Implications for the Motorcoach Industry
Fortunately, the high cost of motorcoach vehicles, combined with the limited number of potential passengers and the sluggish growth that most companies experience, have suppressed the perception that the taxicab industry’s dynamics have similarly affected those of the motorcoach industry. However, this has been changing in recent years at an alarming rate that has gone unnoticed by regulatory agencies, since the entry of motorcoaches into a service area is not governed by any remote notion of public convenience and necessity – largely because motorcoaches are an interstate phenomenon.
But the emergence of low-cost motorcoach service in recent years is a genuine, carbon copy of the Uber phenomenon, about which traditional motorcoach operators have been able to do nothing for years, particularly in the environment of deregulation since 1982. And, this phenomenon was further compounded by the motorcoach industry’s exemption from shift inversion limits when the Hours-of-Service requirements were amended more than a decade ago – an exemption that permitted the lowest-cost, lowest-quality and least-accountable operators to enter the business in competition with the majority of companies steeped in traditions ranging from top-of-the-line vehicles and well-trained drivers to indoor vehicle storage, enlightened customer service, computerized maintenance and skilled (and somewhat ample levels of) management.
We have seen the impacts of the shift inversion exemption in the form of an explosion of catastrophic motorcoach accidents, mostly by small charter operators with limited choices for driver assignment and no realistic inclination to decline a trip, irrespective of its fatigue-related risks. But this problem has grown as the number of low-cost services have entered the market, thinning the effective density of potential passengers for those companies already in service – and with no reasonable way to control or limit entry into the market. Similarly, at the vehicle level, we are witnessing a noticeable shift from “high-end,” integral motorcoach vehicles to body-on-chassis conversions, whose construc- tion does not offer the same level of safety as an integral vehicle of the same mass, and whose pneumatic suspension systems are largely “shoehorned” into vehicles whose truck chassis were designed to operate on leaf-spring suspension systems.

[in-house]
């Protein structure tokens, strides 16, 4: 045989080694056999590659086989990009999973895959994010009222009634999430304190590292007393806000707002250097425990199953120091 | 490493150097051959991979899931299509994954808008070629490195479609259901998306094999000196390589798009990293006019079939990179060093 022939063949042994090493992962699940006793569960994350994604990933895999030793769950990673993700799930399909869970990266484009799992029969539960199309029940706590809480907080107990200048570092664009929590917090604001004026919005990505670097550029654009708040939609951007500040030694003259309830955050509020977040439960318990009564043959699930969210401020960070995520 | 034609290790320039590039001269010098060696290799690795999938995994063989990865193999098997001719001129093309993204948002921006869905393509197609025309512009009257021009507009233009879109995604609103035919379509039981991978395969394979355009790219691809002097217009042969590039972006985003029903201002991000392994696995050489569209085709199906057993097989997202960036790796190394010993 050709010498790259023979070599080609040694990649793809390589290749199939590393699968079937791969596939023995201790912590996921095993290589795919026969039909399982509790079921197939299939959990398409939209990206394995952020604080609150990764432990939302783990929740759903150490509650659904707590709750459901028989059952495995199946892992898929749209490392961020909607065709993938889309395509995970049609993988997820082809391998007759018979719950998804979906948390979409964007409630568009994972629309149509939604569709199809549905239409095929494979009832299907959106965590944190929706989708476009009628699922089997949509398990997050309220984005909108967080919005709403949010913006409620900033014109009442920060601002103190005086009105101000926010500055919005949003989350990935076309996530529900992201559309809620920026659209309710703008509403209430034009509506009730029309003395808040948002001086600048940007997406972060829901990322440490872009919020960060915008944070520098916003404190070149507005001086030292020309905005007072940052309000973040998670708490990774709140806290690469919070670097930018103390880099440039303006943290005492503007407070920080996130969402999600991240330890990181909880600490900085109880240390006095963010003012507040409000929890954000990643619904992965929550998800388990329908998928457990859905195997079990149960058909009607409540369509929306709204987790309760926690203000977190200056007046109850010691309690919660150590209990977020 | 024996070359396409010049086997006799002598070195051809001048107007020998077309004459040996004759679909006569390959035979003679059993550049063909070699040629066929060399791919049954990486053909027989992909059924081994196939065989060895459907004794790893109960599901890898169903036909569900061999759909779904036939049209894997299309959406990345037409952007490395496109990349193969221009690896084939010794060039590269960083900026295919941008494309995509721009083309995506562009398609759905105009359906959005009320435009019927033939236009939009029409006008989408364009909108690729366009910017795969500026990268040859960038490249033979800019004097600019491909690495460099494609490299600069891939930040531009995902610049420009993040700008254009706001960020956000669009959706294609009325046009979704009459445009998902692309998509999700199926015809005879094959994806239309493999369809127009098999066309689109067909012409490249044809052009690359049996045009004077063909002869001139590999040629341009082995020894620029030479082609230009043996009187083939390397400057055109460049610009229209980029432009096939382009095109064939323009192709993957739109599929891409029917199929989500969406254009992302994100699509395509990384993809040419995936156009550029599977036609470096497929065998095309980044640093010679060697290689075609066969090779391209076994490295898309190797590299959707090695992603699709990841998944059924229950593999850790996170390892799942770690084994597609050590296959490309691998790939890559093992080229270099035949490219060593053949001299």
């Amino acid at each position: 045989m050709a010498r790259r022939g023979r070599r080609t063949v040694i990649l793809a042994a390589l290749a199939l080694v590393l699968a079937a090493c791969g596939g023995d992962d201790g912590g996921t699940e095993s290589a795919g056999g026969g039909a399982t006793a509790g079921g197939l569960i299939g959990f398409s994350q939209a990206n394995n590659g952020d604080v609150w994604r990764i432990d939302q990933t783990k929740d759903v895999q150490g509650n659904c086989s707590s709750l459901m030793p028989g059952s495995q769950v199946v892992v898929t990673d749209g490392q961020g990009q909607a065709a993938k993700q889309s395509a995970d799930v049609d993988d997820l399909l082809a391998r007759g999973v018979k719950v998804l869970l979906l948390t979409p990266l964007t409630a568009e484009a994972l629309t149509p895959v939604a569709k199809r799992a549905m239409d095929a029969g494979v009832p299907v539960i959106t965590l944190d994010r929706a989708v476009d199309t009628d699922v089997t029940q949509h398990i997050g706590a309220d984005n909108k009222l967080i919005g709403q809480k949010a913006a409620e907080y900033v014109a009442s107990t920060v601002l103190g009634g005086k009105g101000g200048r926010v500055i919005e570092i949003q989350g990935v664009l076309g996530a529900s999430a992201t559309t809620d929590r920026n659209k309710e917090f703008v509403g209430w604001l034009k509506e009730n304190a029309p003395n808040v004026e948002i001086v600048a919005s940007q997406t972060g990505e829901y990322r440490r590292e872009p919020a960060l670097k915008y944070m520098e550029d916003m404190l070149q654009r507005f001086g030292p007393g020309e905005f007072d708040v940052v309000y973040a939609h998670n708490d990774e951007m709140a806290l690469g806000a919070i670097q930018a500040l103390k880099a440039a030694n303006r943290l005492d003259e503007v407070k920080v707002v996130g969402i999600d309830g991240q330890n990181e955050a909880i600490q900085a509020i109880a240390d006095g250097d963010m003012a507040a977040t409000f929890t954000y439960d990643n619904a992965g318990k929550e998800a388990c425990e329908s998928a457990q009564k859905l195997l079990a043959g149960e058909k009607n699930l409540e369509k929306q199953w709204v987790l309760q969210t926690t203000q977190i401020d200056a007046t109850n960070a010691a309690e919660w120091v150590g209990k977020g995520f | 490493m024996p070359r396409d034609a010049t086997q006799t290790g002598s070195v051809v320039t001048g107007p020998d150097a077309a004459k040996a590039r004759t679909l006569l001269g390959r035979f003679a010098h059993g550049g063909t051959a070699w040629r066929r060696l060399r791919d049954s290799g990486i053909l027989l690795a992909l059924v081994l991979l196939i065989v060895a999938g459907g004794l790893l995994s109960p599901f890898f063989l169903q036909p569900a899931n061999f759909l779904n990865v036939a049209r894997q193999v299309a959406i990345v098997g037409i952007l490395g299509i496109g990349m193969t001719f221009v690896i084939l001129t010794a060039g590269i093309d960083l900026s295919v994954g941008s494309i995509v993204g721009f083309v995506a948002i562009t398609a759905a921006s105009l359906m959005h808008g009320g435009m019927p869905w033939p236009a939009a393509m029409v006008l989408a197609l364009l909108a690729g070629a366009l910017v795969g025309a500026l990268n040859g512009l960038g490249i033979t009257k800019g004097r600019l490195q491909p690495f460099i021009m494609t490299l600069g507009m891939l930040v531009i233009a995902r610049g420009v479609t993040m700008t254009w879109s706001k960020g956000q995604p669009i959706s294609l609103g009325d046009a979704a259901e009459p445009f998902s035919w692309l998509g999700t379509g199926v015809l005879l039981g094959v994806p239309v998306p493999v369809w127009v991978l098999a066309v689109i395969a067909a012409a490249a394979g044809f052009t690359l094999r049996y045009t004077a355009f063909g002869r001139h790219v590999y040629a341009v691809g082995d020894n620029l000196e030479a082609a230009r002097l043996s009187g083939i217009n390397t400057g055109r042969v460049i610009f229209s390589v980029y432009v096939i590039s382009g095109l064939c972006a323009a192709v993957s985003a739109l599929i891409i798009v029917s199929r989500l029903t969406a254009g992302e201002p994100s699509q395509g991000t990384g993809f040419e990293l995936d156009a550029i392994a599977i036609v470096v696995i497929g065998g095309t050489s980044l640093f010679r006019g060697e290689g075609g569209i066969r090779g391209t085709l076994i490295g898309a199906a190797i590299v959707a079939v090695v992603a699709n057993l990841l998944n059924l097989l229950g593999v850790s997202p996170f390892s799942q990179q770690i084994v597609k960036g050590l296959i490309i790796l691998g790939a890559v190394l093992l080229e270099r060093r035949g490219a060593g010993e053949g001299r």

Opening One’s Eyes
The motorcoach industry need not be wary of the Uber phenomenon that is decimating many cities’ taxicab industries. We have been experiencing the very same dynamics for years now, while barely offering a whimper or a peep of resistance.
We are not addressing the consequences of these dynamics intruding into our industry: Lower- cost vehicles, the increasing number of vehicles at the expense of thinning the density of our overall fleets (much less after a decade that replaced most 40-foot motorcoaches with 45-foot models), and the impunity with which certain operators ignore the scientific realities of fatigue, and do so legally since they face no constraints over when they begin work from day-to-day (i.e., shift inversion) – other than the fact that eight hours must pass from the end of one’s shift to the start of his or her subsequent shift – irrespective of whether any of it is spent sleeping.
One need only pay a snippet of attention to the dynamics occurring in the motorcoach industry. The Uber phenomenon is not a new trend to keep an eye on. It is already a phenomenon deeply- entrenched within the motorcoach industry. But we tend only to look at isolated fragments of it in seemingly different spheres and trends. But if one examines them collectively, it is clear that the future we fear has already been the present for years. We have not only failed to do anything about it. We have failed to even recognize the size and shape of the problem.
The opinions expressed in this article are that of the author and do not necessarily represent the opinions of NATIONAL BUS TRADER, Inc. or its staff and management.